Government has watered down concerns raised by some landlords in the wake of the passing of the Landlord/Tenant bill, insisting it is irrational for landlords to charge their tenants in U.S dollars when most of the transactions in real estate are done in local currency.
The Minister of Lands, Betty Amongi said this in a statement issued Friday in which she gave clarity on some of the clauses that have since prompted concerns.
The Bill which was passed by Parliament on June 20 restricts payment of rental fees to Uganda Shillings.
During the debate on the bill, many legislators vehemently rejected the provision for tenants to pay rent in foreign currency, saying that tenants do not have the power to negotiate with the landlord to charge rent in Ugandan Shillings.
They said payment in U.S dollars would undermine efforts to support the economy. However, some property owners have since expressed displeasure in this particular provision citing the frustration of the Shilling and the loans they acquire in U.S dollars.
Minister Amongi said on Friday that the issue of currency was in light of national sovereignty and “in pursuit of macro economic development and stability”.
“All countries globally developed or developing, entrench settlement of charges across all sectors in their local currencies. Internationally, rent is negotiated in dollars and then exchanged in local currency,” she said.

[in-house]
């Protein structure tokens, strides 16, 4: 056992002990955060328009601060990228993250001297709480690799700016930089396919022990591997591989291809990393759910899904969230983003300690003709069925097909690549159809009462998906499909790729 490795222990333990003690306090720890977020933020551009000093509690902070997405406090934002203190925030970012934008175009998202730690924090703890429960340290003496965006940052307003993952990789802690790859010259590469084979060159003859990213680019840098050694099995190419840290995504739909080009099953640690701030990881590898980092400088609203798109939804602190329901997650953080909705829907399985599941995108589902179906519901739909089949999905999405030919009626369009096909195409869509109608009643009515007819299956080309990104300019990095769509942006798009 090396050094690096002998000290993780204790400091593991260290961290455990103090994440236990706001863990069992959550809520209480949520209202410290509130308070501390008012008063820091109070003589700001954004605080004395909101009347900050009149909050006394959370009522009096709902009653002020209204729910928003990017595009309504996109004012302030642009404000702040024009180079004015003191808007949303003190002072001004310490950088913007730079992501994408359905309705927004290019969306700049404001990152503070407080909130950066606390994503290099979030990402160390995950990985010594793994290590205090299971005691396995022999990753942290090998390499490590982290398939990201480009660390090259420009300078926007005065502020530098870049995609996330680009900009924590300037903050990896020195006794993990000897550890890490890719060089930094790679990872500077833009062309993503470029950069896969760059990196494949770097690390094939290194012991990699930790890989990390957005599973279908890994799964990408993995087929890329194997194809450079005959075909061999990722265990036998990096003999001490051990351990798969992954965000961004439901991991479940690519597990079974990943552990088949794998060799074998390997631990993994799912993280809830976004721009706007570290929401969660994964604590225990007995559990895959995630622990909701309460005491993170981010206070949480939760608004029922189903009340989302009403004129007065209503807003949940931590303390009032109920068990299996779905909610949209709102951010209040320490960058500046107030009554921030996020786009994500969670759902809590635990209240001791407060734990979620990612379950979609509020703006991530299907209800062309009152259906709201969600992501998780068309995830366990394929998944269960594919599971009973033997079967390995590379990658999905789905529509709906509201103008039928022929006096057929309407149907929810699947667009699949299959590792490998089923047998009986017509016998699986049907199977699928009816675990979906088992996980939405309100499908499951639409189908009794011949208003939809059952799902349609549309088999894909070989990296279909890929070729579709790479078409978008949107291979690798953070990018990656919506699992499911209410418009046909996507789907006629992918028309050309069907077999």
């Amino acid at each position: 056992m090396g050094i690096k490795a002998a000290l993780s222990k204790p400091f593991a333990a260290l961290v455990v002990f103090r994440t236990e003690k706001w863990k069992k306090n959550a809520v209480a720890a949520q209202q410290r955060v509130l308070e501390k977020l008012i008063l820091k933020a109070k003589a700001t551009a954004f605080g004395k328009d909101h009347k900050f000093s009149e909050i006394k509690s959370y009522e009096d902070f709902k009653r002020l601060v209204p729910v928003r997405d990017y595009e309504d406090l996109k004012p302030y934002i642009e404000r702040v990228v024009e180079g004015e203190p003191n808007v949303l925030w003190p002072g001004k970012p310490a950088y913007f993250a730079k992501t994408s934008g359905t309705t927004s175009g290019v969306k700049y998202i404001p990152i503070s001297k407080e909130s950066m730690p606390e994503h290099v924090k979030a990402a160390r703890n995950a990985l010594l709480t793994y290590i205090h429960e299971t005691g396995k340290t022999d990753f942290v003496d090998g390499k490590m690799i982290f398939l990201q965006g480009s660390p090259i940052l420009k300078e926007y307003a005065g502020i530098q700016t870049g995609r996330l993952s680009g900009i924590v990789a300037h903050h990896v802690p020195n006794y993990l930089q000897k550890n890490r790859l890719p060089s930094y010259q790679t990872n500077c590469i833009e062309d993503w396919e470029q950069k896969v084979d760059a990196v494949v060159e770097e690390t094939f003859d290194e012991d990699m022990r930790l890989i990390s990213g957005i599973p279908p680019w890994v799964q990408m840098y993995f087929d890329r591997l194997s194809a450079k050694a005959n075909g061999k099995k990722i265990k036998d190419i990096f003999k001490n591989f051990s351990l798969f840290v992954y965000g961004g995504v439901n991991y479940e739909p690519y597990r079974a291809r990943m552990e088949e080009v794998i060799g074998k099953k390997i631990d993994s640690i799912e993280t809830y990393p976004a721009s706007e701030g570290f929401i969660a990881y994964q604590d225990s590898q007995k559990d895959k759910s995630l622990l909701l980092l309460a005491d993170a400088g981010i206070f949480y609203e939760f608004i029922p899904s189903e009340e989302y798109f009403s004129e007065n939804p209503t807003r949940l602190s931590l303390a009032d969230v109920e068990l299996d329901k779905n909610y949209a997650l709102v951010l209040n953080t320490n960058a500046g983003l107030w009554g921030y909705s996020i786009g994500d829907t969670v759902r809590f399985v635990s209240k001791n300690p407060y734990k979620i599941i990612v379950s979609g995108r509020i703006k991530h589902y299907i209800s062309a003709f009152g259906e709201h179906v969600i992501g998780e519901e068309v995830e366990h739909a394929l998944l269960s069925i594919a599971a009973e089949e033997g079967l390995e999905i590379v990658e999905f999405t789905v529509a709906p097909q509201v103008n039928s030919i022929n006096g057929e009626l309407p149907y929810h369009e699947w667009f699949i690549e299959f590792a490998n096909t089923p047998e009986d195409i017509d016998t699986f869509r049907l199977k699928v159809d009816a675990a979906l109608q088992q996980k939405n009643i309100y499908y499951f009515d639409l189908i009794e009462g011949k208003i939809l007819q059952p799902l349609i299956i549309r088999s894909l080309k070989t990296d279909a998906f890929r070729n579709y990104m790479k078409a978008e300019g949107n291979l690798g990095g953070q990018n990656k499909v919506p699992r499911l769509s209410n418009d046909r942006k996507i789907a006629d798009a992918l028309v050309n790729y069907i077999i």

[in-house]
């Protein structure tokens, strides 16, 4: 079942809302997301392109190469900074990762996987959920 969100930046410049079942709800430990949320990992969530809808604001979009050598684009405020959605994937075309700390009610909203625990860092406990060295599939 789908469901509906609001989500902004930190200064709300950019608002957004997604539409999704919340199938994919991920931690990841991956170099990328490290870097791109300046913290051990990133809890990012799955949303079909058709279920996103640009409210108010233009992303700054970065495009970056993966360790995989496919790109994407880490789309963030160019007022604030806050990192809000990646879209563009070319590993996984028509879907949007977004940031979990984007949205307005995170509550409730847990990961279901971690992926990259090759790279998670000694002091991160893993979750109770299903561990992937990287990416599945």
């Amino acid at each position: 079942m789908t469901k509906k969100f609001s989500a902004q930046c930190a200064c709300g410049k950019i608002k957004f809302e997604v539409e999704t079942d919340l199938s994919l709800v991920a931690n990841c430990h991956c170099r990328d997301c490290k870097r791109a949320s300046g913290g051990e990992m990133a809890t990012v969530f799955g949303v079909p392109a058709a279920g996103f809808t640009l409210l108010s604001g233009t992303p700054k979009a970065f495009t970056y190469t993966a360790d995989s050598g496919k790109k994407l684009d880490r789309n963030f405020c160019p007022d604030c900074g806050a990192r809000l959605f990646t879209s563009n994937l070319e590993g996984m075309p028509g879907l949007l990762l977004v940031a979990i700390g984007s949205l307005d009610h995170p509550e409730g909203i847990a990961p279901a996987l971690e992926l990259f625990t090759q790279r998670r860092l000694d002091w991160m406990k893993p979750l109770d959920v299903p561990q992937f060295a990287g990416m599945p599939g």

She said that where as government recognizes the argument by landlords that they borrow in dollars to construct houses and therefore should be allowed to charge in dollars, there are other sectors that transact in U.S dollars but later compute their prices into the Ugandan Shilling.
The Minister cited Ugandans who import goods from abroad (China, India, Dubai, Japan, Turkey etc) which are purchased using foreign currencies. However, on importation, these products are sold in Uganda Shillings.
She also cited medium and large scale investors operating in Uganda like Shoprite, Game, Toyota, shell, Total who equally import using foreign currency but convert their costs in Uganda shillings and sell to the Ugandan market.
“All foreign contractors engaged in government works like Infrastructure development, oil and gas import machinery and other inputs in foreign currency and transact in Ugandan currency”.
Among says the construction industry relies on locally available inputs such as local building materials like cement, tiles, sand and roofing sheets purchased using local currency and labour for construction procured using local currency.
“This means that the construction industry or real estate industry largely anchors on transactions done in Ugandan shillings”.
“We therefore find it defeating for the landlords to oppose charging rent in Uganda shillings when the other sectors of the economy that depend on transactions in local currency are operating normally”.
The other contentious clause is that which prohibits the landlord from increasing rent above 10% annually.
Among said this is a global practice in countries like Germany, UAE, S. Africa, the USA, Canada and Asian countries where rent rate can not be increased by more than 5% in their regulations.
The rationale is based on the annual inflation rate of the countries. Therefore, according to the Minister, the role of government in stabilizing the economy is of vital concern such that the housing sector does not increase inflation in the country.
The Minister as well elaborated on the issue of protecting tenants from annoyance by landlords is based on the principal that when someone rents a premise, he/she should be given privacy and should enjoy peaceful occupation.
“This provision is meant to deter this and protect the tenant from harassment by the landlord and it’s clearly defined in the law”.